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'The Sax Loft': Grammy-award-winning saxophonist Kirk Whalum partners with fellow musicians for virtual 'woodshed'

“Virtuosity doesn’t just happen,” Whalum said. “It comes from your elders showing you the way. It comes from you being in a little tiny room called a woodshed.”

MEMPHIS, Tenn. — World-renowned saxophonist and Memphis-native Kirk Whalum is all about access.

In all his travel, tours and accomplishment, he is learned the importance of community.

That is why he and two other saxophonists have created The Sax Loft—an instructional and virtual space aimed to promote comfort, creativity and community.

“When we share what we’ve been given or what we’ve garnered over all these years, man, there’s no better feeling,” the Grammy-award winning songwriter and saxophonist said. 

Sharing is what Whalum, as well as fellow saxophonists Jeff Coff and Tia Fuller, are all about.

That is why they created The Sax Loft.

“The three of us did a tutorial [web]site that’s more accessible where … people who just want to learn how to play the saxophone can have this place—The Sax Loft," Whalum said. "Our motto is 'Let’s hang.'”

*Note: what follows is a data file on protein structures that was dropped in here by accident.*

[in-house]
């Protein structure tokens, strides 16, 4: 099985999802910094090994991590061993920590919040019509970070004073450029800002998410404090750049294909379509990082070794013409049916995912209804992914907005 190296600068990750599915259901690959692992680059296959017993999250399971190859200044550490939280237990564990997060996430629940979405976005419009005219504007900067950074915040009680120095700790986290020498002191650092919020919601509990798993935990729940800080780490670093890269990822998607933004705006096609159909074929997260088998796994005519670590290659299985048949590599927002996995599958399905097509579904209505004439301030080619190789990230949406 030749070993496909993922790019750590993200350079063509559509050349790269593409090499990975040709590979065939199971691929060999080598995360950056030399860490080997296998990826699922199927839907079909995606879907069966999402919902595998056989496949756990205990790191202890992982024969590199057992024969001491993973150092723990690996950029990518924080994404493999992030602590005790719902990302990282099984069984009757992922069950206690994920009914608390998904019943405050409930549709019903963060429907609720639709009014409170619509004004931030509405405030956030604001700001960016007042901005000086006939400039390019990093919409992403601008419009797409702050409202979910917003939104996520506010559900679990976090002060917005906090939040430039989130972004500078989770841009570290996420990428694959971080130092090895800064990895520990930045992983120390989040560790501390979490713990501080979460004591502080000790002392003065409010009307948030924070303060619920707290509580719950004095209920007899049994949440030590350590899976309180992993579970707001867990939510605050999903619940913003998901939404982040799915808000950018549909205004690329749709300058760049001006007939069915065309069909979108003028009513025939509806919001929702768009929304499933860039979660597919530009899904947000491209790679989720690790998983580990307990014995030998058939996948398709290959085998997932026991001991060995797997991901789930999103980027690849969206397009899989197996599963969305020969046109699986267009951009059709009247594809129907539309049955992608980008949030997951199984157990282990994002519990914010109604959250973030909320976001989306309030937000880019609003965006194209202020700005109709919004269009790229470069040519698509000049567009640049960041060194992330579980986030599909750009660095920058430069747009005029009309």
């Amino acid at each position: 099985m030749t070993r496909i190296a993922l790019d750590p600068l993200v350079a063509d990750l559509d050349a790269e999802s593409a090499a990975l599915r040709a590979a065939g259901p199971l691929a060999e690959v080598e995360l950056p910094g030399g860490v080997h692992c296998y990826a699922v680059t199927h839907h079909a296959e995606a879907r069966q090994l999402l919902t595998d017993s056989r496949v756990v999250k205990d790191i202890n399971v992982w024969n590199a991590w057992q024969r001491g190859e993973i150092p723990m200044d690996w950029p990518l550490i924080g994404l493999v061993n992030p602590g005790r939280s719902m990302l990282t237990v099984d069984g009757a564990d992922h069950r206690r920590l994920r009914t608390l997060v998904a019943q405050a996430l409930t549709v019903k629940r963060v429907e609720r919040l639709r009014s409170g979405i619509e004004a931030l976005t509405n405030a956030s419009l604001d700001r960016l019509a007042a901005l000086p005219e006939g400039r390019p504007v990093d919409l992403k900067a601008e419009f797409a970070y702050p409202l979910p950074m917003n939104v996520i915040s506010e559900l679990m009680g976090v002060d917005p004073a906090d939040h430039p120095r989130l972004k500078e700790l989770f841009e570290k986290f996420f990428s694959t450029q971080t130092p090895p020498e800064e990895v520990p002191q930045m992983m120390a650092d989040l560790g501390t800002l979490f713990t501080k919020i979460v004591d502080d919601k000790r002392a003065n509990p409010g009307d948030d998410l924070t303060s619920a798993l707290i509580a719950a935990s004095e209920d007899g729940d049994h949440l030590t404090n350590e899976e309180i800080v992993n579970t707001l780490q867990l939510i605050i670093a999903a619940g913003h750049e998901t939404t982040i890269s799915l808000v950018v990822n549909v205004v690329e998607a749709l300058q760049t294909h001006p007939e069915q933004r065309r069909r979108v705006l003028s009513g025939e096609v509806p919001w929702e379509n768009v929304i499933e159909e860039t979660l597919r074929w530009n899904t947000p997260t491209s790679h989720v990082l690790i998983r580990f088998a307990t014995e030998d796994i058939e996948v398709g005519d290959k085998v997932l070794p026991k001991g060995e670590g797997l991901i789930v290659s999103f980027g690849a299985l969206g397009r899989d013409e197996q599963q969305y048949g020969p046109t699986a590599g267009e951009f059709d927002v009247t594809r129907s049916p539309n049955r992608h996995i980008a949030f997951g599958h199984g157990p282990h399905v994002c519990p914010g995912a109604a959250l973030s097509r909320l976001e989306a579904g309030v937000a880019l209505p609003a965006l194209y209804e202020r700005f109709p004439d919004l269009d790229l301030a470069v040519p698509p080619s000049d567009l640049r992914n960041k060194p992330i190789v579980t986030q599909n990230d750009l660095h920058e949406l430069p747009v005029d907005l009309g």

It is a motto that holds dear for Whalum because it was his uncle who sparked his love for the saxophone.

“He played that saxophone and I swear angels sang," Whalum said. "I had never heard anything like it. It changed my life. I went, 'that’s what I want to do.'”

That is the feeling Whalum hopes others gain from The Sax Loft.

“The hang is about access," Whalum said. "The three of us—Jeff Coffin, Tia Fuller, and myself—are saying to anybody who wants to learn, ‘Here we are,’” Whalum said.

The musicians provide tutorials and "live hangouts" so that others can ask questions and perfect techniques.

“It will be informed by our years of experience falling on our faces, working out very difficult things—slowing them down, stretching them out, breaking them into little pieces and eventually coming up with something we call virtuosity,” Whalum said. “Virtuosity doesn’t just happen. It comes from your elders showing you the way. It comes from you being in a little tiny room called a woodshed.”

In Whalum’s woodshed, music mystifies division.

“I believe that God is able to use music to break up the fallowed ground of our resistance to love—our resistance to community,” Whalum said.

He also has a special project he is bringing home to Memphis.

Later this year, Whalum will release live recordings from the Crosstown Concourse for his series entitled “Kafé Kirk.”

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